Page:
Spain

Published on March 10th, 2013 | by Ann Rickard

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Travel – Spanish Harbour City of Cadiz

Travel – Spanish Harbour City of Cadiz

Travel – Spanish Harbour City of Cadiz

On a recent trip to Spain, Ann Rickard sampled some…but not all…of the local food.

It’s very enjoyable to get pleasantly lost in the labyrinth of streets in the old town of the southern Spanish harbour city of Cadiz. You know you are going to pop out into a square at some point so there’s no stressing at finding yourself hopelessly gone astray.

We wandered the narrow streets, admiring the colourful flower stalls, the trendy fashion boutiques, watching the locals out shopping on a busy Friday morning until we came out in the Plaza de la Catedral.

The grand 18th century structure of the Byzantine-style cathedral dominates the square, and while there is no mistaking its supremacy, the elegant surrounding buildings and serene fountains all add to the charisma.

It was here, amongst the crowds of tourists and old local men sitting on benches, we found a woman at a busy stall selling live snails to a line-up of appreciative customers.Cadiz - old men Her stall was piled with mountains of snails – large, medium, small and tiny – all slithering over each other in slimy sinuous slowness. The gruesome fresh produce was being bought with alacrity by a long line of locals. A nearby demanding toddler in a pram cried to his mother who plucked a couple of the snails from the top of the pile and handed them to him. We watched in morbid fascination as he greedily suck the unctuous bodies from their shells.

As the line of customers grew, the stall owner scooped up a pile of snails in a wide flat pan, and with efficient movements, weighed them and quickly pulled a thin piece of yellow string bag from a long roll, tied a knot in the end of it and then poured the snails into the net bag. Purchase completed. Happy customers off home to prepare their feasts.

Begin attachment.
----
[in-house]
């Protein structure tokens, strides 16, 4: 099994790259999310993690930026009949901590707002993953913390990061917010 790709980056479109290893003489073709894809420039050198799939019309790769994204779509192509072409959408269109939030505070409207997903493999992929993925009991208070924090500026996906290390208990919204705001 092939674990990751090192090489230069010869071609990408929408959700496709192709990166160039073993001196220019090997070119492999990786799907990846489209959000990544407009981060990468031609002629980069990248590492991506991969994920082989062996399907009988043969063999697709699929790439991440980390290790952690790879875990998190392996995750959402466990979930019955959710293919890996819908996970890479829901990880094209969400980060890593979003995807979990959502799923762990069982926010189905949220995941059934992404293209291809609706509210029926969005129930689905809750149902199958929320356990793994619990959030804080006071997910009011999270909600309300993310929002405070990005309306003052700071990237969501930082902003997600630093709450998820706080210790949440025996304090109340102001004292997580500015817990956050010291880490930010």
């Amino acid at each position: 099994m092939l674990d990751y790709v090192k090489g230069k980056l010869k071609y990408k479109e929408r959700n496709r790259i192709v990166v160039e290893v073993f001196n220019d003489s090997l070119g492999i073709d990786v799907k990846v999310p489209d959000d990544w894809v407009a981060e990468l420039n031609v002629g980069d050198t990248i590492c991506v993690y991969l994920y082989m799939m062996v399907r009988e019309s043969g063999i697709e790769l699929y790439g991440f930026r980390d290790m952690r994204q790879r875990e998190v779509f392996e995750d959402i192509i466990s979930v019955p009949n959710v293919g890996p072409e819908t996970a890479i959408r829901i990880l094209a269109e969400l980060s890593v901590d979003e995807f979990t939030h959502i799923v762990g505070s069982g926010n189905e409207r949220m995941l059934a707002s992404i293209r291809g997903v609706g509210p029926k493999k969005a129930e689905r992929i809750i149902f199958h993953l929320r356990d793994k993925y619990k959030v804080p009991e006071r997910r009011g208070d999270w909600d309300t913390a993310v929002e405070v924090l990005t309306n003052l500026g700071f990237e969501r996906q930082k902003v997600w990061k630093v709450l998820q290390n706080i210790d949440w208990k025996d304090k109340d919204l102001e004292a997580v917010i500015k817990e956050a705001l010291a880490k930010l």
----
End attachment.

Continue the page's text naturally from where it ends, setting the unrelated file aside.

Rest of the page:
“How do you cook them – like the French, with garlic and butter?” I asked one of the cutomers in the queue.

“No, not like the French,’’ he said. “We first prepare them by dousing them in flour. Then we leave them for two days. IMG_0747This cleans out all the dirt from inside the snail. Of course you have to put them in a bowl with a cover with holes in it, otherwise you will have snails slithering all over your house, up on the ceiling. Then after two days in the flour they are ready to cook. We cook them quickly in boiling water and then make a sauce with garlic, olive oil, tomatoes and peppers. We eat them with crusty bread. We love them.’’

“Obviously they are they farmed snails,” I said.

“Oh, yes…but when it rains we love to go out into the field to gather our own snails.’’

We watched the stall holder and her fast hand movements over the piles of slow snails for a fascinating 15 minutes, then scurried off for wine and snail-free tapas at the nearest bar.

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About the Author

is a Noosa (Australia) local and author of six successful books, all humorous travel narratives. In 2005 Ann won the prestigious ASTW’s Australian Travel Writer of the Year and in 2007 she won the ASTW Travel Book of the Year. Ann takes a culinary tour to the South of France in June every year . Ann writes travel, dining and columns for the Sunshine Coast Daily and is the Life editor of the Noosa News. Ann also maintains a well read and popular blog site. Ann’s travels have seen her explore cuisines all over the world.



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